go back

Placeholder for post cover image
Cover image for post

Building APOD color search part II: Computing in cloud ☁️

March 12, 2023

If you're following along, this is the second part in a series about how I built APOD color search.

In this post I'll cover how everything was built with the intent to run via a hosted service instead of a local environment/database. Making things cloud-first puts more effort up front but saves a tremendous amount of time when deploying and running remotely.

Everything via GitHub Actions 🛰️

Since processing images for this project involves iterating over a large dataset, it was clear early on that the amount of computation was going to be immense. This would require processing things over a long period of time and ensuring consistency when there are any errors.

I already had some experience with GitHub Actions (their native CI/CD framework) and after finding rust-toolchain I wanted to experiment with whether it'd be feasible to use Actions as a compute service.

Turns out: works great! ✨ The hardware is more than sufficient to do CPU-bound image processing, and the only issue that I encountered related to builds stopping due to hitting my account limit of 50 compute hours/month. But with the Actions UI I was able to trigger workflows and process batches of APODs one year at a time over the course of a few months.

Rust in action(s) ⚡️

The Rust-based utility to process images from the previous article can be invoked via CLI. To be able to do this in an Action, the environment must have the right dependencies installed and appropriate environment variables.

A safe way to handle environment variables is via GitHub's encrypted secrets - it requires manually copying values from a local .env file used for development but it's better than storing unencrypted values in your repository. For this project, the Rust script fetches from apod-api and saves to a supabase Postgres instance, hence the keys for SUPABASE_* and APOD_API_*.

For the environment to have Rust installed, including the dtolnay/rust-toolchain@stable toolchain will ensure it can be used in the action:

name: Process images for month
  APOD_API_URL: ${{ secrets.APOD_API_URL }}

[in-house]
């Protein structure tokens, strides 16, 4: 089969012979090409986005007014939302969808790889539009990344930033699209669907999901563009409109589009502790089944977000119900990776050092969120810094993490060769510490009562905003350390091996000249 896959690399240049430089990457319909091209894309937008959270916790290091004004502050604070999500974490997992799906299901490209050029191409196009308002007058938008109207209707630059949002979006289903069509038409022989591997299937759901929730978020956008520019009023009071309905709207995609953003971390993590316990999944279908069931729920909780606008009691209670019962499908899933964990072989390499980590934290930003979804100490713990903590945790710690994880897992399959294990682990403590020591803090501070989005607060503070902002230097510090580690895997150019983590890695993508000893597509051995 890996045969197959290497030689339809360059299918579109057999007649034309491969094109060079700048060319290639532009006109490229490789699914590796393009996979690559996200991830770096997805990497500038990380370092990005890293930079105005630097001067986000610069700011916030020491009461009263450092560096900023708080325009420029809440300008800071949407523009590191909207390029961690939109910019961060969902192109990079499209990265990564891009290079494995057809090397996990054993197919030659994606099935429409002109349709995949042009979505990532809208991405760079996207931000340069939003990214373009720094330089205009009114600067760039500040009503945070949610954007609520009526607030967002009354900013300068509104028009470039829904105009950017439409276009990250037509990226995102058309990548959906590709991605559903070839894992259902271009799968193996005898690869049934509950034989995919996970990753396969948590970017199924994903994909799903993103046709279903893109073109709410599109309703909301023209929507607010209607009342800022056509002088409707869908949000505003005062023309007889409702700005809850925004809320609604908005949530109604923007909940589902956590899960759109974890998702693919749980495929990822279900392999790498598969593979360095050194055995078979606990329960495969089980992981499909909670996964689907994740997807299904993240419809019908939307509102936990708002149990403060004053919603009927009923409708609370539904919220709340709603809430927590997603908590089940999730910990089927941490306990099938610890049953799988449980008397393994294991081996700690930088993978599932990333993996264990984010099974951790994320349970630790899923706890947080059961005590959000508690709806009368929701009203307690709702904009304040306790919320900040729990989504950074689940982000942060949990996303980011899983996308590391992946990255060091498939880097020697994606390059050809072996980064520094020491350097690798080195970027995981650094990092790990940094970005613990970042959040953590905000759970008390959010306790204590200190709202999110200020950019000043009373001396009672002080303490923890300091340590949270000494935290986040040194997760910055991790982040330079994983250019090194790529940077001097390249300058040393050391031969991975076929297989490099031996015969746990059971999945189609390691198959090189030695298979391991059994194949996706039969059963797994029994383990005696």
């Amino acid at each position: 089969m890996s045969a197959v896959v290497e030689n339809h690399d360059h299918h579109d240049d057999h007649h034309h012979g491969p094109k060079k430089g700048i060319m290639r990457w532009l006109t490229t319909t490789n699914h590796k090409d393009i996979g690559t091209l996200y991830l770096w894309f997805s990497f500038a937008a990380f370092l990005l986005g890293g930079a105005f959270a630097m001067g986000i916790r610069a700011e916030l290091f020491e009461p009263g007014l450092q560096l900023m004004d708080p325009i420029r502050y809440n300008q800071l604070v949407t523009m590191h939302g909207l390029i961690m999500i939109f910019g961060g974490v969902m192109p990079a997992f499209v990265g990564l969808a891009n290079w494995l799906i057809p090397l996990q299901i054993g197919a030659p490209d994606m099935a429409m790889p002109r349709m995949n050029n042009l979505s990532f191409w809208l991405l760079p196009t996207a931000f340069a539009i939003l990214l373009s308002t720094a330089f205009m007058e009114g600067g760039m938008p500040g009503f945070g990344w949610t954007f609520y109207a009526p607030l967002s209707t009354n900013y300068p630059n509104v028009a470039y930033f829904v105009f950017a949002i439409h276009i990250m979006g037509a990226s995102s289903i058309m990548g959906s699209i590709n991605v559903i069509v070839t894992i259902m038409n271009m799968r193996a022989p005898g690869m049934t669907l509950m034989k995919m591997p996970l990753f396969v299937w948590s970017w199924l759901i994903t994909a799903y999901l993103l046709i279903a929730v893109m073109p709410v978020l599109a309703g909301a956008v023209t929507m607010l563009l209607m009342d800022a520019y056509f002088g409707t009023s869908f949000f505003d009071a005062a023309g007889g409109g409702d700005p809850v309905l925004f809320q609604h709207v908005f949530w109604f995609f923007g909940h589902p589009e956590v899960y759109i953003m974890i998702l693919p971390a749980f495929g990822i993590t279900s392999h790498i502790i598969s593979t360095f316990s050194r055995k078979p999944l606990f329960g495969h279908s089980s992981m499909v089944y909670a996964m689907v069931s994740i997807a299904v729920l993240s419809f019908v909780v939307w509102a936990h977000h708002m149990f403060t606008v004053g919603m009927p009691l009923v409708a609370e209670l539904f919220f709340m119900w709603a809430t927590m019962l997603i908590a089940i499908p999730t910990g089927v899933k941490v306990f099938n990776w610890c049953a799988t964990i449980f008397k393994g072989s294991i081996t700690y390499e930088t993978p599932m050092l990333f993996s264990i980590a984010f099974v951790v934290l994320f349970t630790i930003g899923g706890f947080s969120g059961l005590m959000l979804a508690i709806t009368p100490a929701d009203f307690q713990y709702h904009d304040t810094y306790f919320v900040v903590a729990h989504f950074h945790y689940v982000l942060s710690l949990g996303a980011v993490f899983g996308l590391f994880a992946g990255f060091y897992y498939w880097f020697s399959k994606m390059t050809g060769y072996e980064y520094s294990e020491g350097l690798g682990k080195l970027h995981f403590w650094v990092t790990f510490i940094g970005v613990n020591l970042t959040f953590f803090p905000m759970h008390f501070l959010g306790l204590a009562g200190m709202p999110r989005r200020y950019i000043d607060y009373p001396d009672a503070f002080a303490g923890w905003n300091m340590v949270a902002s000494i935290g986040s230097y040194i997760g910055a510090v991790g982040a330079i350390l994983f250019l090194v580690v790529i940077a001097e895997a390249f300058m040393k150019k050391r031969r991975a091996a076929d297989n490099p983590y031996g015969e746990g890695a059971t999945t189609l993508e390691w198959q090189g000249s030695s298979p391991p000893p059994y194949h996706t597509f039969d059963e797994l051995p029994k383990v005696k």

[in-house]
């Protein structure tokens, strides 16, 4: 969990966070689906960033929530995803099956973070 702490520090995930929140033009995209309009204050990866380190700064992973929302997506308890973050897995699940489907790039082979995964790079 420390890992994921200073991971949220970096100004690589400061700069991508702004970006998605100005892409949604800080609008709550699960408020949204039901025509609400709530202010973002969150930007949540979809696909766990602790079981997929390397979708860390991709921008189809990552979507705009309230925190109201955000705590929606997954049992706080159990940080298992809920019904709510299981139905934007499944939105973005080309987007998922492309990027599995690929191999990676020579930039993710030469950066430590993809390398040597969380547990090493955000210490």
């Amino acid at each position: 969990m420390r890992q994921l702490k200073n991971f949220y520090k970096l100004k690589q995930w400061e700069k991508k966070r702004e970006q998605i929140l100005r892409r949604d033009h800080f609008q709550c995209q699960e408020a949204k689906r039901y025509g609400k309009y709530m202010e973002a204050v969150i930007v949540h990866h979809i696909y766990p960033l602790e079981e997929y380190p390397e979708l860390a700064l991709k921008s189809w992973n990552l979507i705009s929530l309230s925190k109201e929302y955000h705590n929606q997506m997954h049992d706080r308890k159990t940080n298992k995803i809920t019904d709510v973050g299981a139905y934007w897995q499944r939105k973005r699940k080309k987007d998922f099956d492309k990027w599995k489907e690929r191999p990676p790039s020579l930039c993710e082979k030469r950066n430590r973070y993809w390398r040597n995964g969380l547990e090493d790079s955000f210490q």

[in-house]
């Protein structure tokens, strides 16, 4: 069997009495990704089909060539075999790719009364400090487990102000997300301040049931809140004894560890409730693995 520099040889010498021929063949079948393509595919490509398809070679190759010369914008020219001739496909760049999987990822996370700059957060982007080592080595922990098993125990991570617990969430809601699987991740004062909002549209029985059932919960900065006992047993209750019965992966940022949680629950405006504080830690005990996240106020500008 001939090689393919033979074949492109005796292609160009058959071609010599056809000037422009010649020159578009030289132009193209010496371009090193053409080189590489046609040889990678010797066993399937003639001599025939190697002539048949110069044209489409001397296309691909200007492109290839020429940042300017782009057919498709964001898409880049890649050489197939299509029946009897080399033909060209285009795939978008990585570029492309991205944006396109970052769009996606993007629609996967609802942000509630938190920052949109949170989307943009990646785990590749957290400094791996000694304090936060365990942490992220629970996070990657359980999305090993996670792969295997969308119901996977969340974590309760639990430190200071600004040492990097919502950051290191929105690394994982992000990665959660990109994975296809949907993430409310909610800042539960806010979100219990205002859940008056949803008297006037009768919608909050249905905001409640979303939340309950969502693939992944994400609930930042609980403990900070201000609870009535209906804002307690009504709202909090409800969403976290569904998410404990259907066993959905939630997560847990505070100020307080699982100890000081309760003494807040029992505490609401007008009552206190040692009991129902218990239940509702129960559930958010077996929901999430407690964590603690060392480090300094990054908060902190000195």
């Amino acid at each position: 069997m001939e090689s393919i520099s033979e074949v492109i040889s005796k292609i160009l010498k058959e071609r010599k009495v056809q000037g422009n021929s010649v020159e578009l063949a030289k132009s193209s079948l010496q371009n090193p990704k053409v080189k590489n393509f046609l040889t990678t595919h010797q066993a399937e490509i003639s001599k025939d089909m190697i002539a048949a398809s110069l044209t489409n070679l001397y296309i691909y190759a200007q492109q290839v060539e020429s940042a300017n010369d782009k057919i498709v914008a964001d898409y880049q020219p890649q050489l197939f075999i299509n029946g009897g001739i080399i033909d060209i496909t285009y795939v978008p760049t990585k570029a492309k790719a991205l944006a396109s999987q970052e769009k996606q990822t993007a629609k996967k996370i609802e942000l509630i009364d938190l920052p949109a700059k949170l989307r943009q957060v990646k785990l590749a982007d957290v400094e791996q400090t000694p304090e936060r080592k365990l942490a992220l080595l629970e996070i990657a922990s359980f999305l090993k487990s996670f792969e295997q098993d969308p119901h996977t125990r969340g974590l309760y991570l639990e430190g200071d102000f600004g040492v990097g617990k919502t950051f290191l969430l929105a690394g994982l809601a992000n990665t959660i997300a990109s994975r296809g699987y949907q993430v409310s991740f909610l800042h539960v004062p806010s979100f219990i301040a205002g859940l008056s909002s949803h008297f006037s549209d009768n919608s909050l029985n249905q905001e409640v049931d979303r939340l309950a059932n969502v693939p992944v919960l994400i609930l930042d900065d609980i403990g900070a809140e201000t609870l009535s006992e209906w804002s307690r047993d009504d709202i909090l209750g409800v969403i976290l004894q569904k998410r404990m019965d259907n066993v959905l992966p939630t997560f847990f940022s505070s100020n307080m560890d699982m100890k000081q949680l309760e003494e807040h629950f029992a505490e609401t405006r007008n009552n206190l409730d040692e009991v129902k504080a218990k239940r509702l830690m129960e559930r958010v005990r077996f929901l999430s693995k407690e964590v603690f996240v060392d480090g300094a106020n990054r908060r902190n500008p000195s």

APOD_API_KEY: ${{ secrets.APOD_API_KEY }}
    runs-on: ubuntu-latest
      - name: Checkout 🛎️
        uses: actions/checkout@v3

      - name: Install Rust 🦀
        uses: dtolnay/rust-toolchain@stable
          components: rustfmt, clippy
          toolchain: stable
Enter fullscreen mode Exit fullscreen mode

Dispatching via workflow UI 🛎️

The only remaining piece is to have a way to trigger the workflow to process images. The on field is the entrypoint for when a workflow runs, and thankfully there's a way to trigger directly from GitHub's UI.

Adding an on: workflow_dispatch will provide an entrypoint to run the workflow via the Action UI with given inputs. These arguments can then be referenced via github.event.inputs in the run command:


        description: 'Year'     
        required: true
        description: 'Month'     
        required: true




    - name: Run 🤖
      run: cargo run -- ${{ github.event.inputs.year }} ${{ github.event.inputs.month }}
Enter fullscreen mode Exit fullscreen mode

Once that is pushed to the main branch for the repository, the option to dispatch should be available. Simply navigate to the workflow under the 'Actions' tab:

Actions tab

And on the right side of the table of workflow runs will be a 'Run workflow' option (will inform you that this is because the "workflow has a workflow_dispatch event trigger"):

Run workflow

Assuming all secrets are in order, triggering a run will kick of a build to process the images!

Lastly, I added a couple additional jobs to avoid formatting errors or regressions when the workflow runs with new commits:




      - name: Lint 🧹
        run: |
          cargo fmt --all -- --check
          cargo clippy -- -D warnings

      - name: Test 🔨
        run: cargo test
Enter fullscreen mode Exit fullscreen mode

This made it super easy to trigger a bunch of workflows in parallel to process images over time. Would highly recommend using them for small projects like this, assuming your requirements aren't too resource-intensive.

go back